The Georgian Bay Folk Society (GBFS) is officially declaring the 40th anniversary Summerfolk Music and Crafts Festival a success. The festival enjoys a glowing reputation among fans and performers for the beauty of its venue, quality of music, and laid-back friendly atmosphere. Summerfolk40 lived up to the reputation with sunny weather, a breathtaking line up, eye catching artisans, and fabulous food creating the positive vibe. This year, the festival welcomed 15,000 visitors on to the Kelso Beach site over the four day event. “We wanted the 40th anniversary to be special,” said GBFS president Phil Bye, “and I think we succeeded; I heard positive comments from performers, vendors, and patrons all weekend”.
“This is one for the books” agreed Artistic Director James Keelaghan who scheduled the 40+ acts for all seven Summerfolk stages. The festival line-up paid homage to the past and looked to the future, bringing back old favourites and introducing new performers. For the first time in its 40 year history, Summerfolk expanded for a fourth night of music, opening early with a Thursday night Birthday Blues Bash featuring Matt Andersen. “Matt was one of the most popular artists when he played Summerfolk in 2012” said Keelaghan “,and he set the bar higher this year”.
David Essig returned forty years after playing the very first Summerfolk in 1976. Someone snapped a picture of him tuning his guitar at the inaugural festival and that photo served as the poster for two years and inspired the GBFS logo. American folk duo Trout Fishing in America first played Summerfolk in the late 80’s and have returned regularly since. During Trout Fishing in America’s main stage set on Saturday night bass player Keith Grimwood told the crowd that Summerfolk always impresses him as a multi-generational festival. He was preaching to the choir. The audience singing along under the stars in the Summerfolk amphitheatre was made up of those generations of Summerfolk fans.
Long time festival patrons often treat Summerfolk like a musical treasure hunt and try to discover impressive new acts. Those music lovers hit a gold mine at Summerfolk40 with acts like Donovan Woods, Jojo Worthington, and the award winning Claire Lynch Band. First time Summerfolk performer Joel Plaskett wowed the mainstage audience on Friday night. On Saturday morning he shared a workshop stage with the enigmatic Steve Poltz. Festival goers were talking about Poltz all weekend after what seemed like an impossibly energetic main stage performance featuring his chart topping song-writing, gut busting impressions, and captivating stories. The Summerfolk Youth Discoveries winners – all under the age of 21 – made their festival debuts in the Down by the Bay tent and shared workshop stages with veteran performers throughout the weekend.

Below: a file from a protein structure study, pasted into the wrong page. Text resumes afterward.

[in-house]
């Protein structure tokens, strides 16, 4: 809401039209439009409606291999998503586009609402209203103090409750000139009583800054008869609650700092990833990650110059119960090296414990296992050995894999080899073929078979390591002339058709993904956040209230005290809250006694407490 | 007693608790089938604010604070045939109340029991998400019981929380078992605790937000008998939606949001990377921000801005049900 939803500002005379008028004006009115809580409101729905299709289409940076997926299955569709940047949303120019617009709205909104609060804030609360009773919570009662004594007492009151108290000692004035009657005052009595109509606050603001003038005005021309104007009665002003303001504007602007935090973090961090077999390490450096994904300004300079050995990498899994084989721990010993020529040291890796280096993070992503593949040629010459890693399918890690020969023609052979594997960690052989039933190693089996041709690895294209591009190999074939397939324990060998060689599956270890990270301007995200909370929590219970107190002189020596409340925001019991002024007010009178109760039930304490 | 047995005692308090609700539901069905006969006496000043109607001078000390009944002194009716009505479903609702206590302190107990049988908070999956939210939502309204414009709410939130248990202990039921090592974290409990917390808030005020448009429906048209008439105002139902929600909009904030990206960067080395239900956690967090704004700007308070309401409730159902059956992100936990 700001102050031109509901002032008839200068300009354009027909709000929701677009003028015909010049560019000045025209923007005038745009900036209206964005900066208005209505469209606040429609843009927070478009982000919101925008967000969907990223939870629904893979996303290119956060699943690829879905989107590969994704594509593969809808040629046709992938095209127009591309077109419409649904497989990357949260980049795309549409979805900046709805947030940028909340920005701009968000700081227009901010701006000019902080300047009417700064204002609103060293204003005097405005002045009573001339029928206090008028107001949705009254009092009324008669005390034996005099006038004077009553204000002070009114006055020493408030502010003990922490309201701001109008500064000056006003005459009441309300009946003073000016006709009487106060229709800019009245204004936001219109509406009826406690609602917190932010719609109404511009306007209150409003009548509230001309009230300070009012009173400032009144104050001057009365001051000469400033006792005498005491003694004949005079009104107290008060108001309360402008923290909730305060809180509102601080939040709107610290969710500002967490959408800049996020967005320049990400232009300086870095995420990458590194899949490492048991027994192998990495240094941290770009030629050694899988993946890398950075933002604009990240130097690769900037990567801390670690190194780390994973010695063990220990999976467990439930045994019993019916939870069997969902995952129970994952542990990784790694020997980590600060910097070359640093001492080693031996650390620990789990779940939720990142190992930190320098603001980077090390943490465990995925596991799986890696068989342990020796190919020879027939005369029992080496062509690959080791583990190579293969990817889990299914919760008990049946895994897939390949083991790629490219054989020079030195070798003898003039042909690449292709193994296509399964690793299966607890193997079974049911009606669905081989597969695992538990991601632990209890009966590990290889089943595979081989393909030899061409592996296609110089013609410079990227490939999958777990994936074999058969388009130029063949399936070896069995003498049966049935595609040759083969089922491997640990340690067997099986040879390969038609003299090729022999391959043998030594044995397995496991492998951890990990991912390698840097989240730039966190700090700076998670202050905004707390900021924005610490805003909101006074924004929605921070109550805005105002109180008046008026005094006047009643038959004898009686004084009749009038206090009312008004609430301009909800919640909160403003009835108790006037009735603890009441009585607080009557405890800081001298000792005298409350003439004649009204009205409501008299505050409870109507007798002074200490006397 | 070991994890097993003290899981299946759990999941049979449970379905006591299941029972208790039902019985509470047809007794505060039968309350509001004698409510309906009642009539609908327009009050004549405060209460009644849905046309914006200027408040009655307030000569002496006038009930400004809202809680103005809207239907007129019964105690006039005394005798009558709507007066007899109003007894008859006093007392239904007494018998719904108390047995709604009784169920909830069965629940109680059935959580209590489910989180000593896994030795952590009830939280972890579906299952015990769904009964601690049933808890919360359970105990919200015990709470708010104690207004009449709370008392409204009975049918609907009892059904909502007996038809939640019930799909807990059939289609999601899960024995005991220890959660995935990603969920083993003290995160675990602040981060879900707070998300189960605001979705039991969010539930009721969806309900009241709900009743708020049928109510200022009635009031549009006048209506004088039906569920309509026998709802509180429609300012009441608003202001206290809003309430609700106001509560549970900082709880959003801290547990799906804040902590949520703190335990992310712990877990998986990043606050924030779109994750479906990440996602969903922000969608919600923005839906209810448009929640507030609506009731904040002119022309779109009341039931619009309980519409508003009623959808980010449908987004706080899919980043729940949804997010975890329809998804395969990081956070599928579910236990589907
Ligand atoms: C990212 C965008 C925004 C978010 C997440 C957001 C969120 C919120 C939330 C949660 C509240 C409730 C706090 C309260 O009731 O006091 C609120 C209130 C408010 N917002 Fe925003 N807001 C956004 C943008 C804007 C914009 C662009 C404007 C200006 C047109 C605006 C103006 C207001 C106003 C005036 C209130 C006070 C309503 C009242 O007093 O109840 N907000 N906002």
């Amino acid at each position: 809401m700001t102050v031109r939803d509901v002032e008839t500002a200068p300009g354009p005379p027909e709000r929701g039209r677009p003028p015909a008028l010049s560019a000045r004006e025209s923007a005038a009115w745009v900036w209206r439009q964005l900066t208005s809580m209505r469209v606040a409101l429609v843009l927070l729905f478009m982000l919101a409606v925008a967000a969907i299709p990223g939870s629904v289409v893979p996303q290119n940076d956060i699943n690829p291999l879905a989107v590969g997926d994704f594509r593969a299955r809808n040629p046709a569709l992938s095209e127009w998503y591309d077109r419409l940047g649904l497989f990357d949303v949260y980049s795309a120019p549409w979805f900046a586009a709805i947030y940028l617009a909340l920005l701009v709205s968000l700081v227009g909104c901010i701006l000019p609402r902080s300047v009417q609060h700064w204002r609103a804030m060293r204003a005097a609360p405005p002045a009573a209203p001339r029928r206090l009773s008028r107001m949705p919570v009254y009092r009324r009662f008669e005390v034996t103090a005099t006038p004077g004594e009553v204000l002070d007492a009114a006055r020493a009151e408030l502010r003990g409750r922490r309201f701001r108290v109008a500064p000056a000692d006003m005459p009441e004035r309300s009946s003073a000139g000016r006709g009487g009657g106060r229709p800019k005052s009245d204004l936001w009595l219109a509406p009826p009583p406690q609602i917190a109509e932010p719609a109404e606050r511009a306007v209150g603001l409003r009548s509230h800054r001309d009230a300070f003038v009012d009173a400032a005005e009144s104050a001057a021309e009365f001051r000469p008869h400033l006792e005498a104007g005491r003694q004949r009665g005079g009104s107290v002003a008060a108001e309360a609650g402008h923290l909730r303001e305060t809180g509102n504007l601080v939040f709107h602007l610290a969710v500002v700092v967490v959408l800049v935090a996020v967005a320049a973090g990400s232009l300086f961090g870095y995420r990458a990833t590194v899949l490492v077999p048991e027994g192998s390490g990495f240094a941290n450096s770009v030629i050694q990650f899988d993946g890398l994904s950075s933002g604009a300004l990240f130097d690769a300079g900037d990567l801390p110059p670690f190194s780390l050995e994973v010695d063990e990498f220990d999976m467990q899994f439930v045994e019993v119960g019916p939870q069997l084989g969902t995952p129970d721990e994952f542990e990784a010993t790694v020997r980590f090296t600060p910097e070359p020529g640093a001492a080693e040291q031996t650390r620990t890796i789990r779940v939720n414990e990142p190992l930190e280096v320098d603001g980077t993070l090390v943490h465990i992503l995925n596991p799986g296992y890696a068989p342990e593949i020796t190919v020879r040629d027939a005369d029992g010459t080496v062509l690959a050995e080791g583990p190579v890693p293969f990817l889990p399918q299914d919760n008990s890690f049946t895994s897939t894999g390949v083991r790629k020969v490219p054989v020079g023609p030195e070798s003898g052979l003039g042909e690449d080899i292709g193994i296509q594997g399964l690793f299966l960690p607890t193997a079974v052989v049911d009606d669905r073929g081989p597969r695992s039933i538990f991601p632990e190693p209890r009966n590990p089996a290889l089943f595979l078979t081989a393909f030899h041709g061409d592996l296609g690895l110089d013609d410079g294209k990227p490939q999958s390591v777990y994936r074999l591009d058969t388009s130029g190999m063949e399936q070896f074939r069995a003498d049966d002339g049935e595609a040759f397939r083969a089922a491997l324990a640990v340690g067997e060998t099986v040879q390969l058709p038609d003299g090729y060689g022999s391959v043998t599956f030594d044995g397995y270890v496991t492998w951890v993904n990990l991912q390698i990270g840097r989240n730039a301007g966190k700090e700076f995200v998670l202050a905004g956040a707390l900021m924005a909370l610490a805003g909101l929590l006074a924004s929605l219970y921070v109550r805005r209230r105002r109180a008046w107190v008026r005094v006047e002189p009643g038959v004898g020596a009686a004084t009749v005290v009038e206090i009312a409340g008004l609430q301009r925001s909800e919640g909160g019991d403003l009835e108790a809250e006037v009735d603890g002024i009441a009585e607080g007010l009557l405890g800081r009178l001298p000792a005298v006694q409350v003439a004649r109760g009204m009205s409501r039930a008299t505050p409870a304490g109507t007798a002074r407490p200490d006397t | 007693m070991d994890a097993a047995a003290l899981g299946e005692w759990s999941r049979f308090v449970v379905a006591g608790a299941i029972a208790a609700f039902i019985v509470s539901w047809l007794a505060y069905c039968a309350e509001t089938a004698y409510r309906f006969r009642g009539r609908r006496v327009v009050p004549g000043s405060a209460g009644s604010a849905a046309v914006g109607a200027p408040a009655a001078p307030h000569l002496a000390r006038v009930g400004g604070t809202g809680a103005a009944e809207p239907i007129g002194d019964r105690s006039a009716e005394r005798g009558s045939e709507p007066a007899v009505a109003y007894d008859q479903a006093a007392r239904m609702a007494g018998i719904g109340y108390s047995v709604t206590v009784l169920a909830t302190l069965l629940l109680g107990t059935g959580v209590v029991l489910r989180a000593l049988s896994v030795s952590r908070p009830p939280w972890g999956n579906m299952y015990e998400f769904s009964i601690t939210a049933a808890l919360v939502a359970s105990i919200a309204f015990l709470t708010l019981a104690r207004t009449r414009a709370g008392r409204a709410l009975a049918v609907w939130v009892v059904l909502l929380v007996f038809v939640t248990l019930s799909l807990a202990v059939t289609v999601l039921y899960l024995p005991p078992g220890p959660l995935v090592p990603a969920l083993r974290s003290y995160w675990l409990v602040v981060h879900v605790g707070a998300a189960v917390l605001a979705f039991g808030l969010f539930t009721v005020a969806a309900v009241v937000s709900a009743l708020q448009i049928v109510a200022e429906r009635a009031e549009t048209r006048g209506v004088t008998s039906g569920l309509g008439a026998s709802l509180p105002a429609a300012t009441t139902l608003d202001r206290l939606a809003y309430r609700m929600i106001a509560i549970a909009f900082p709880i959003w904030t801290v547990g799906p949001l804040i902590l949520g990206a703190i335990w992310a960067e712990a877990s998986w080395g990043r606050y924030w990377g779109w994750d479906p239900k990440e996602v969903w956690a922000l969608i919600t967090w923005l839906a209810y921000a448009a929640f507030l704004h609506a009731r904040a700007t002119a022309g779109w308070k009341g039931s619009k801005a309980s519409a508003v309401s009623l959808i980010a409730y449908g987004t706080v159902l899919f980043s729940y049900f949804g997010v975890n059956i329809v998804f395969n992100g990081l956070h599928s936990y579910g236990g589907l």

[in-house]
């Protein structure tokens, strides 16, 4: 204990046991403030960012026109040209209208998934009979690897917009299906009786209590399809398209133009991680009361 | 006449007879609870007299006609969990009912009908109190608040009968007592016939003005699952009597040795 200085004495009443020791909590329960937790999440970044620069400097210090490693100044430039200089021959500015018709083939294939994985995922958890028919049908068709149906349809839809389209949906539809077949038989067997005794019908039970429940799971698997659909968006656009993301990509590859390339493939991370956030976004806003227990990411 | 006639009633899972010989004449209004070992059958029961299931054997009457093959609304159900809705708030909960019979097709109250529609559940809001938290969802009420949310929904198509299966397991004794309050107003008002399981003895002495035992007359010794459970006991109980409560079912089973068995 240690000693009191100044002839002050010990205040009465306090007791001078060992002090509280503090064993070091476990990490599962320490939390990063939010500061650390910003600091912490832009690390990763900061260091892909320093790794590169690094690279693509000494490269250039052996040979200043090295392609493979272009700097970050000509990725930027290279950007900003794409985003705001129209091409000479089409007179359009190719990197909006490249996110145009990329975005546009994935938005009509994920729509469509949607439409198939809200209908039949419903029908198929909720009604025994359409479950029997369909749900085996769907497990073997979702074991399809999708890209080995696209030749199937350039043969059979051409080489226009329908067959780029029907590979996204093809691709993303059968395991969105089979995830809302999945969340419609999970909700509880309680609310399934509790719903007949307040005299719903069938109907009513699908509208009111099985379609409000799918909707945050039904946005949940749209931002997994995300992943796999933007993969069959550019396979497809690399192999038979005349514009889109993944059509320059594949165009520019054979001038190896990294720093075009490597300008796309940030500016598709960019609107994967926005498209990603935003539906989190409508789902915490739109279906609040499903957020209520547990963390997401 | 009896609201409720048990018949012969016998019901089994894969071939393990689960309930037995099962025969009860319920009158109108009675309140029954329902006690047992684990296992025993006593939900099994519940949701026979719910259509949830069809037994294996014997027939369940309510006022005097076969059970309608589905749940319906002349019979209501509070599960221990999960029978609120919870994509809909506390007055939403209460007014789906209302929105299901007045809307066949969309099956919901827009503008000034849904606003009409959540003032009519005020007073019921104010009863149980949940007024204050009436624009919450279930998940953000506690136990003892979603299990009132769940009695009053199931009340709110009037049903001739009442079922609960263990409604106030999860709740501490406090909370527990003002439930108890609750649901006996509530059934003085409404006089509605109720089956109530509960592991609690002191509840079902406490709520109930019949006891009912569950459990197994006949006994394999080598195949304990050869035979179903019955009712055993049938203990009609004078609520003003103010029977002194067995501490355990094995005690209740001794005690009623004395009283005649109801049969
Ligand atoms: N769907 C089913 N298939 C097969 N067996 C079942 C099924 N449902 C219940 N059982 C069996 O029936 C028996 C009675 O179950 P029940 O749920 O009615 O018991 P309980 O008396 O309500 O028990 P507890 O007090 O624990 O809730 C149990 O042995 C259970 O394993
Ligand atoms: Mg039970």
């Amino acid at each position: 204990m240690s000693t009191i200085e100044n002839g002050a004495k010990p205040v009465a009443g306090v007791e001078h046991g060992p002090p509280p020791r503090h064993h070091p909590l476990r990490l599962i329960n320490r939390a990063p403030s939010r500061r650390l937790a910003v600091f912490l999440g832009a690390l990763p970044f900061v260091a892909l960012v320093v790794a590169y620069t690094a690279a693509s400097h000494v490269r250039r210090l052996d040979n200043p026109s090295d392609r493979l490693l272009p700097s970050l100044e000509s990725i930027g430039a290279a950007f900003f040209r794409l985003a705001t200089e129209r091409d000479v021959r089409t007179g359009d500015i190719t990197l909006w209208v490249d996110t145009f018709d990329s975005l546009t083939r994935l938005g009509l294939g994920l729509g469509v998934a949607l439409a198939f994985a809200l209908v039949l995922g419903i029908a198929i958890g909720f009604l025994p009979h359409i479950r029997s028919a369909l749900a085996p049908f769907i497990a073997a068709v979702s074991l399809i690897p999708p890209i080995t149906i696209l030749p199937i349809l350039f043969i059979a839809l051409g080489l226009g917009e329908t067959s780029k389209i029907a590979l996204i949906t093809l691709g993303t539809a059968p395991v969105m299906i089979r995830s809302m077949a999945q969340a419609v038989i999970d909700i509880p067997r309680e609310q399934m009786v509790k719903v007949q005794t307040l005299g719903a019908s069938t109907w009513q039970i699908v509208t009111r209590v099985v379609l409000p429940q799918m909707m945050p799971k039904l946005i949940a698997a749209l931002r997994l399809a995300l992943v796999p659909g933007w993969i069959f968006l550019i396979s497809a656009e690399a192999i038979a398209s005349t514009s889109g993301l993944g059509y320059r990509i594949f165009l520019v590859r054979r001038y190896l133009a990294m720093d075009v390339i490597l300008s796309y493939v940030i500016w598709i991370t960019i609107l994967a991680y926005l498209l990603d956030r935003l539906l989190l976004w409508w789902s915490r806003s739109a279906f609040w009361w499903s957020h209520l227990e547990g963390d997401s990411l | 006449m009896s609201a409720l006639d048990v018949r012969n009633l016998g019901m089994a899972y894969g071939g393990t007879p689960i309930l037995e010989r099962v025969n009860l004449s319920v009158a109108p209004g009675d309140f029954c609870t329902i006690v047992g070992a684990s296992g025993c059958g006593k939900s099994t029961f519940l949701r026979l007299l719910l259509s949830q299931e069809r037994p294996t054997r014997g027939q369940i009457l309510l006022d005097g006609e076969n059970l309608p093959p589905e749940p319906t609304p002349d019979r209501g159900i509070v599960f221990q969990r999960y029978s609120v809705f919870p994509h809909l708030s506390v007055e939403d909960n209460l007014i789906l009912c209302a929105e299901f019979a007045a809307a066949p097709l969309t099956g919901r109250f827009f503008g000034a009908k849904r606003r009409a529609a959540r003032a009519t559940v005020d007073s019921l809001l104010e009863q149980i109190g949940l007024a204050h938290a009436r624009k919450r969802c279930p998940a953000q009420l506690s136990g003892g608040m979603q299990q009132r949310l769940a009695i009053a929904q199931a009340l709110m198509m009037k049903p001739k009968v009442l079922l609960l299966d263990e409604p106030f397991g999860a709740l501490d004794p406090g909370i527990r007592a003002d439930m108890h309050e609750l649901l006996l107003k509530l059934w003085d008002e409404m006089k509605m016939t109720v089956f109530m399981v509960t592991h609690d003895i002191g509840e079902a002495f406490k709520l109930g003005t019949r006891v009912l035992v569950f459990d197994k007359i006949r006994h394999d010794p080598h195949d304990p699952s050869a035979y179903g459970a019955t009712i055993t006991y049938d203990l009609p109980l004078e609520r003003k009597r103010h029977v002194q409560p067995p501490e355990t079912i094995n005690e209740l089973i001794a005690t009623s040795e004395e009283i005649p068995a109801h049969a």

Artisan craft vendors lined the paths between Summerfolk stages with booths offering one of a kind work. The juried art show recognized Owen Sound based Outside Instruments with a people’s choice award for a cello made from a canning pot. Barrie based Ruby Diego Designs was recognized for a stunning dress and Rossbilt Tincan Banjos / Ukeleles won best booth. The ribbon winners faced stiff competition from the other artisans displaying work including upcycled jewellery, puppets, pottery, and stone carvings among others.
The 40th anniversary is a significant milestone for Summerfolk and a special anniversary tent displayed memorabilia collected over the last four decades and offered birthday cake. We paid considerable attention to Summerfolk’s legacy but the GBFS was also thinking about the organization’s future. “We put a lot of effort and time into children’s programming” said GBFS President Phil Bye “because they’ll be the one’s bringing their kids in 30 years”. Bye himself has been involved with Summerfolk since the beginning.
The GBFS is a non-profit organization with roughly 700 volunteers who dedicated their time and talents to make Summerfolk40 happen. With the last of the stages and equipment leaving Kelso Beach, it’s already time for the GBFS to begin thinking about Summerfolk41 which will run August 19-21th, 2016. The GBFS has created an endowment fund to ensure that Summerfolk and its other community programs continue for another 40 years. The fund has already surpassed $100,000 thanks to initial donor support and matching government funding. More information about the GBFS, Summerfolk, and the Summerfolk Endowment Fund is available online at www.summerfolk.org.